Weekend Extra: Billie Travelin’ Light

Billie H

Trummy Young and Johnny Mercer wrote “Travelin’ Light.” Billie Holiday owned it. This version with an unidentified pianist was made in Paris in 1959, the year she died. It is one of her most affecting treatments of a song that became one of her signature pieces. For more about Billie and “Travelin’ Light,” including her original recording of the song and an unusual version by Chet Baker, visit Bruno Leicht’s new blog entry. … [Read more...]

Lucky Thompson In Person

Lucky Thompson 2

The logical followup to the piece below about Chris Byars' hero Lucky Thompson is a piece by Thompson. Here's a film from Paris in 1959 at the Blue Note. The rhythm section is Bud Powell, piano; Pierre Michelot, bass; Jimmy Gourley, guitar; Kenny Clarke, drums. The compostion is Dizzy Gillespie's and Charlie Parker's "Anthropology." The video clip ends before the tune does, but this is a rare opportunity to see the great tenor saxophonist in action with a band of his peers. Make that two … [Read more...]

Recent Listening: Lucky Strikes Again

Byars, Lucky

Chris Byars, Lucky Strikes Again (Steeplechase). This album by a gifted saxophonist, composer and arranger has several things to recommend it. It presents 10 pieces written and arranged by Lucky Thompson (1924-2005), a saxophonist whose brilliance and originality as a player and writer failed to make him as well known as equally gifted contemporaries like Miles Davis, Stan Getz and Milt Jackson. Byars painstakingly transcribed most of the arrangements from recordings of a 1961 Thompson … [Read more...]

Other Places: Prague Jazz Redivivus

Tony Emmerson

Tony Emmerson's blog Prague Jazz has come out of hibernation after several months of dormancy. It was, and presumably again will be, a prime source of information about music in one of eastern Europe's great centers of culture. The main re-entry item is an interview with saxophonist Julian Nicholas, like Emmerson a native of the UK who has developed strong ties to the Czech Republic. The interview is capped with video of Nicholas in performance with the Emil Viklický Trio. The quirky … [Read more...]

Weekend Extra: Joe Henderson

Joe Henderson

A friend just pointed out that this is the birthday of Joe Henderson (1937-2001). The Rifftides time clock says that I’m punched out for the holiday, but to post a remembrance of Joe I’m sneaking past the security guards and putting up this remarkable performance of a piece associated nearly as closely with Henderson as with the man who wrote it, Kenny Dorham. The initial recording of “Blue Bossa” was in 1963 with Dorham on Page One, Henderson’s debut as a leader. It was one of a remarkable … [Read more...]

Weekend Extra: Easter Parade

Here’s a cheery version of Irving Berlin’s classic holiday song. It’s by Jimmie Lunceford’s band, recorded in 1939. The vocal and exuberant trombone solo are by Trummy Young. Have patience, please. It takes the Garrard disc jockey a while to get it cued up, giving you nearly 15 seconds to read the record label. Happy Easter. … [Read more...]

New Recommendations

Thumbs Up

For reasons involving the configuration of the new publishing platform, Rifftides had to put off posting a new batch of Doug’s Picks. The crack artsjournal.com technical team has eliminated the barrier and in the right-hand column you will find the staff’s recommendations of new CDs by a pianist leading a big band, a pianist leading a trio and the welcome reissue of classic Stan Getz quintet recordings. We are also alerting you to a delightful Erroll Garner DVD and a book that takes a seriously … [Read more...]

CD: Orrin Evans

Captain Black

Orrin Evans, Captain Black Big Band (Positone). On last year’s Tarbaby: The End of Fear, Evans was the intrepid pianist in an adventurous trio. Here, he is at the helm of a 16-piece band staffed by New Yorkers and Philadelphians, some of them up-and-comers, a few semi-grizzled veterans, all full of fire. Busy conducting, Evans solos on only one piece, but there is no shortage of impressive soloists in this live recording. Among them are saxophonists Jaleel Shaw and Ralph Bowen, trumpeter Tatum … [Read more...]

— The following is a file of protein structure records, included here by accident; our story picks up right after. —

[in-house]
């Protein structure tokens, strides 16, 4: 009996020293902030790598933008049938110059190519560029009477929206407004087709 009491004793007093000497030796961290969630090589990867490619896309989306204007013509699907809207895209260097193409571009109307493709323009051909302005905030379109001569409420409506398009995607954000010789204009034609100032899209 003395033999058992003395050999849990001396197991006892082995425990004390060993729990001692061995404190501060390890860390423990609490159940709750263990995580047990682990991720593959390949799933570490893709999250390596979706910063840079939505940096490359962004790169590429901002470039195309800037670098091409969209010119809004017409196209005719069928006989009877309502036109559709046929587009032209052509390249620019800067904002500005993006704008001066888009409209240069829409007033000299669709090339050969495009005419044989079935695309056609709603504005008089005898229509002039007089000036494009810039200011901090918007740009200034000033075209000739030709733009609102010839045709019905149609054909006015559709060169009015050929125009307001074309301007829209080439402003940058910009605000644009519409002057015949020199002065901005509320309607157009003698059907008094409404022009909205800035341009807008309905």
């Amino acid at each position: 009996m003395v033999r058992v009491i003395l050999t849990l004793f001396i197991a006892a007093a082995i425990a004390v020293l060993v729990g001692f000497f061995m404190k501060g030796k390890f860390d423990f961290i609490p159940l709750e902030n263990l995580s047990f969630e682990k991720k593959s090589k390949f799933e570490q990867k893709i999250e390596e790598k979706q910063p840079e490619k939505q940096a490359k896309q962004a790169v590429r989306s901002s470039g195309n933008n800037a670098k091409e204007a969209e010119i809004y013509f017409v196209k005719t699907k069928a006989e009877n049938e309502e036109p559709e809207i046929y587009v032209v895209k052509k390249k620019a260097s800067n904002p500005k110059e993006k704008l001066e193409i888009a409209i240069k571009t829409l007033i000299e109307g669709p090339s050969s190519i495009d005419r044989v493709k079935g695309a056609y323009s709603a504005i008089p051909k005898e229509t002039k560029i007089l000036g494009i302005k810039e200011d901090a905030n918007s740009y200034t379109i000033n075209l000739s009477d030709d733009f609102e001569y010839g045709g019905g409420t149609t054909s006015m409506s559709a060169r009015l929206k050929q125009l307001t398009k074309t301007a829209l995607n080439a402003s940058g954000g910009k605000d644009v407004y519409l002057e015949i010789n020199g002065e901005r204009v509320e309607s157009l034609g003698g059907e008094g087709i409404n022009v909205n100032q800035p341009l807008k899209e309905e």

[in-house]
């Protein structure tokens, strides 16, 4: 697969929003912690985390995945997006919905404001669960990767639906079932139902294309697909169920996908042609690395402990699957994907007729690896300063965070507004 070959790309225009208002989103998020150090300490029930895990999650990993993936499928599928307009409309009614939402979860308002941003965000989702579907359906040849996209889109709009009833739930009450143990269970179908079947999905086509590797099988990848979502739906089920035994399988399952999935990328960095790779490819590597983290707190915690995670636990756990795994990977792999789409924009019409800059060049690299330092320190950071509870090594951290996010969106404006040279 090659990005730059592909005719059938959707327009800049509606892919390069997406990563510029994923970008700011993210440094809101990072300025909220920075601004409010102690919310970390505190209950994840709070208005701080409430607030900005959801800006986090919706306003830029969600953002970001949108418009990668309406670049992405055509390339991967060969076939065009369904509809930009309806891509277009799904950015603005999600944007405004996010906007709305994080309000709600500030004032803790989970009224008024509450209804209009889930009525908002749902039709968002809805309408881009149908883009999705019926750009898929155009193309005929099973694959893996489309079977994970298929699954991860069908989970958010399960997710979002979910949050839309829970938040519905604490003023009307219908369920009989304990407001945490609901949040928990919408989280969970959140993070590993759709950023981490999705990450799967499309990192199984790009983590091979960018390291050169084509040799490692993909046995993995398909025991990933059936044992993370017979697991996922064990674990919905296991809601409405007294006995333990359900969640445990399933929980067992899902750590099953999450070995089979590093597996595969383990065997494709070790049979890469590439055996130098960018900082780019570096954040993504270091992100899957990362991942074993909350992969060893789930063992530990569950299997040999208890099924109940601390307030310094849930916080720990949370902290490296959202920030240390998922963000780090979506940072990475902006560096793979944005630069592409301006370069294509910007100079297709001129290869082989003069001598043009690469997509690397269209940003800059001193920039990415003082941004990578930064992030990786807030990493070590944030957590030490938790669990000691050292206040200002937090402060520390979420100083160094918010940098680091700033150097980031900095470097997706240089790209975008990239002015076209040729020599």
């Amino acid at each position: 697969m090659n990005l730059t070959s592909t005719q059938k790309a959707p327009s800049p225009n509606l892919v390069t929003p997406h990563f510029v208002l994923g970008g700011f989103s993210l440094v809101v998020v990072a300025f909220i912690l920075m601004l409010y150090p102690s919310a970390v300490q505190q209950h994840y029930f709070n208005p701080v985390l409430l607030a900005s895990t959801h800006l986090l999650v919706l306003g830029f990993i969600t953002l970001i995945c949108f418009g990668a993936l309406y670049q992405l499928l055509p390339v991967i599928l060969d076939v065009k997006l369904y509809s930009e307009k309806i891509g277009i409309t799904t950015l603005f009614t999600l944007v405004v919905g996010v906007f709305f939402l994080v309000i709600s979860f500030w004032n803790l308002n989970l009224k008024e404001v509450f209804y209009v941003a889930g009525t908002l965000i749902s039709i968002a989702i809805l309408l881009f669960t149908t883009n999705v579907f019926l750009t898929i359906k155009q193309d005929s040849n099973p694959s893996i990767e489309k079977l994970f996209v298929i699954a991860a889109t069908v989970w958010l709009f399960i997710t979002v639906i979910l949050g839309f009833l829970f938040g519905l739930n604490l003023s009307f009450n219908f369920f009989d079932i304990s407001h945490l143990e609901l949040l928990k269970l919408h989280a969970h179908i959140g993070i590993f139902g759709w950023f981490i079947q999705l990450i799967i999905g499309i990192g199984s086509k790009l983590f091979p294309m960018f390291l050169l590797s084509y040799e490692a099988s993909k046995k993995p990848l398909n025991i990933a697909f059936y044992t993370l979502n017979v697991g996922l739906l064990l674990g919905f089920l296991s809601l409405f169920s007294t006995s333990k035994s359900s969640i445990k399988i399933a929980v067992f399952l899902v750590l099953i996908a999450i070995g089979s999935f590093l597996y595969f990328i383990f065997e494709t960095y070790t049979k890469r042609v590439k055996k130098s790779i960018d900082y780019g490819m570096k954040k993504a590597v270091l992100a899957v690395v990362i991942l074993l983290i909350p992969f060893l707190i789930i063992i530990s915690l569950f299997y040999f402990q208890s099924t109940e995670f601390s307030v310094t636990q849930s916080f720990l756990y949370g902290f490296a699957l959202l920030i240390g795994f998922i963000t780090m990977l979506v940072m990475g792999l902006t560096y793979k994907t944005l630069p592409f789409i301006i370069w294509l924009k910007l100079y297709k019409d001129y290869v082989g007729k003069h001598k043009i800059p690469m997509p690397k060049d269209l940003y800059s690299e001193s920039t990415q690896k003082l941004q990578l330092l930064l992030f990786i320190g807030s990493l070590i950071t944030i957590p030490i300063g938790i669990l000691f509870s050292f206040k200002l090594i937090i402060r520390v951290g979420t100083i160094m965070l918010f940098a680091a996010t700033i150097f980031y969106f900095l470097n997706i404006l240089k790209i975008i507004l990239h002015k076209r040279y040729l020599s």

CD: Jessica Williams

Williams, Trane

Jessica Williams, Freedom Trane (Origin). The pianist has concentrated on solo performance lately but returns to the trio format by way of this paean to John Coltrane. Accompanied by bassist Dave Captein and drummer Mel Brown, Williams explores four pieces by Coltrane and four of her own that pay tribute to the man she has long acknowledged as a major musical and spiritual inspiration. In her notes, she calls him “my light through the darkness.” There is no darkness in the title tune, indeed … [Read more...]

CD: Stan Getz

Getz Quintets

Stan Getz Quintets: The Clef & Norgran Studio Albums (Verve). This beautifully packaged and remastered box set has the nonpareil Getz 1953-1955 quintet sides with valve trombonist Bob Brookmeyer and pianist John Williams. It also contains the two rarities with trumpeter Tony Fruscella subbing for Brookmeyer; the 1952 tracks with Jimmy Raney, Duke Jordan, Bill Crow and Frank Isola; and the 1954 quartet date with Jimmy Rowles, Bob Whitlock and Max Roach. These are benchmark recordings by the tenor … [Read more...]

DVD: Erroll Garner

Garner Icons

Erroll Garner Live in ’63 & ’64 (Jazz Icons). Garner’s lingering image is of an imp, an elf who smiled and bounced his way into the public’s hearts at the end of an era when “jazz” and “popular” still appeared in the same sentences in Billboard and Variety. Lest we forget: he was a pianist with formidable, if unconventional, technique and a sly master of harmonic and rhythmic surprise. These concerts from Belgium and Sweden capture Garner and his faithful rhythm companions Eddie Calhoun and … [Read more...]

Book: Telegraph Style Guide

Telegraph Guide

Simon Heffer, Philip Reynolds, The Telegraph Style Guide (Aurum). Whenever Rifftides has posted an Other Matters entry about language, our readers, a literate lot, have responded. This book, designed to keep the staff of the UK’s Telegraph newspapers on their toes, will appeal to those interested in correct usage—and in having a good chuckle. “Slammed is acceptable for a door,” it says, “but not as a metaphor for criticism.” “Very, Usually redundant.” Among the Telegraph’s banned words and … [Read more...]

La Vie En Satchmo

Sam McGredy

Speaking of roses… Oh, we weren’t? Well, we are now. The resident rose expert around here informed me the other day that two famous roses are named in honor of Louis Armstrong. The same breeder developed both of them. His name is Sam McGredy (pictured), an Irishman who moved to New Zealand more than 40 years ago. Among rose aficionados around the world he became famous for his hybrids. McGredy’s “Satchmo” rose came first, in 1970. According to Stirling Macoboy’s The Ultimate Rose Book, … [Read more...]